Jordanians stage nationwide strike to protest tax hikes law
AMMAN - A rare nationwide strike, led by representatives of more than 33 associations, unions and societies, against an income tax draft law in Jordan paralysed businesses and service sectors in Jordan with calls for action to pressure the government to withdraw the measure.
Thousands of people gathered May 30 at the Professional Associations Complex in Amman and shouted slogans against the government and the income tax law. Shops and other private businesses displayed signs stating: “This shop is against the new income law and we are with the strike.”
Despite warnings by government officials to their employees not to participate in the strike, many did.
“We cannot take it anymore. A person cannot handle several blows and survive,” said a 38-year-old married government employee, who spoke on condition of anonymity.
“I work for one of the ministries and I truly don’t care anymore. We need this law to be withdrawn and we need to feel secure again. This is the first time the Jordanian society has risen as one against the injustice of the government so there should be something wrong happening to us as people.”
The Jordanian industrial sector, which employs more than 230,000 people, said in a statement that the law would “contribute to less foreign investments and the closures of factories and will consequently lead to the loss of jobs for many Jordanians.”
The proposed law, which needs to be endorsed by the cabinet, exempts individuals whose yearly income does not exceed $11,275 ($22,551 for families). The measure would place an extra 5% tax on the first $7,000 exceeding that threshold, 10% for the second $7,000, 15% for the third, 22% for the fourth and 25% for each $1.40 above that.
Almost every industry or service provider would be affected. Banking, financial and insurance sectors would pay a 40% tax, up from the current 30%. The bill would increase the number of individual taxpayers from 4.5% of the population of 10.1 million to 10%.
Expanding the base of taxpayers is something that cannot be avoided, the deputy chief editor of the Jordan Times Mahmoud al-Abed said, “simply because this government has committed itself to that in the documents signed with the International Monetary Fund for a $700 million Extended Fund Facility programme.”
Nader al-Kassir, 40, owner of Al-Kassir Printing Press, said the strike was the last option for a battered society.
“The tax law will have a negative effect on all and we say ‘Enough!’ to the government that has increased many taxes on almost everything and we, as business people, we cannot handle it anymore and our employees who are working day and night to make ends meet cannot handle it anymore. We need the government to be a real government and to help citizens and not make their life harder,” he said.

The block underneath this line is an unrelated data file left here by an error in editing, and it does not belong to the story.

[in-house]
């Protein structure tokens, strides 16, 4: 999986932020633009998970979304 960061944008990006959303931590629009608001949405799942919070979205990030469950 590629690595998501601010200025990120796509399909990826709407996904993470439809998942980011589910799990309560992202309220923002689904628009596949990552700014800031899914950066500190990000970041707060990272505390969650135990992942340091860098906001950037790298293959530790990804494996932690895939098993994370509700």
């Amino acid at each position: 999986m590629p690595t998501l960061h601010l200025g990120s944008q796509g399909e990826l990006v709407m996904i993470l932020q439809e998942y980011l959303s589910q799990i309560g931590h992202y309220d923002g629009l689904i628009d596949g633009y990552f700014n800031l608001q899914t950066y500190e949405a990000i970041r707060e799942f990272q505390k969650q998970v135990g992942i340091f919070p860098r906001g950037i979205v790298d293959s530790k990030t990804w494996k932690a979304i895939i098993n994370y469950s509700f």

“We know that tax in other countries such as Europe is high but there are excellent services, roads, better medical insurance, et cetera but what do we have here? The government said it is providing excellent services to us as citizens. Well I say they need a reality check,” he said.
“The Centre for Strategic Studies did a study and I think it makes sense (in pointing out that) the proposed new version of the income tax law needs to be accompanied by a reduction in the sales tax but I doubt it would happen.”
The Jordan Restaurant Association, which represents more than 1,000 restaurants, coffee shops, fast-food entities and bars, said in a statement that the proposed law would inflict huge damage on a sector that has been dealing with high operating costs, including professional licence fees, work permits, social security contributions and rising labour costs.
The Jordan Farmers Union also joined the strike. Its general director, Mahmoud Oran, said the law indicated that the farmers would have to pay taxes to the government whether they make profits or sustain losses and this was not right as it did not identify limitations on losses or profits for the agriculture sector.
The Jordan Medical Association, which has more than 140,000 members, called on its members to join the strike and treat only emergency cases. The Jordan Pharmacists Association requested pharmacies to close from 9am-2pm and the Jordan Bar Association asked its members to stop working.
Some protesters expressed anger with humour and satire. One wore a spacesuit with a sign saying: “We came from Mars to support Jordanians.” Another protester said: “I am an engineer and not an ATM.”
Others took to social media to say the government was taking in a lot of revenue from taxes on cars, houses and even sex, citing the rising prices for medication used to treat erectile dysfunction.
Professional associations warned that another strike would take place June 6. They said the next strike would call for overthrowing the government if their demands aren’t met.
Further inciting the public, the government announced on May 31 a fuel price increase of 5.5% — the sixth increase this year — and a 19% hike in electricity prices. Protesters in Amman focused on the Prime Ministry headquarters and security personnel intervened to prevent people from leaving vehicles blocking roads.
Video on social media showed demonstrators calling for the “fall of the government” and verbally attacking Jordanian Prime Minister Hani Mulki and his cabinet. Blocked roads and blazing tyres were shown on social media in all major governorates in Jordan.
The demonstrations continued until after Friday prayers June 1 when news that Jordanian King Abdullah II stopped the government from raising fuel and electricity prices helped calm the situation.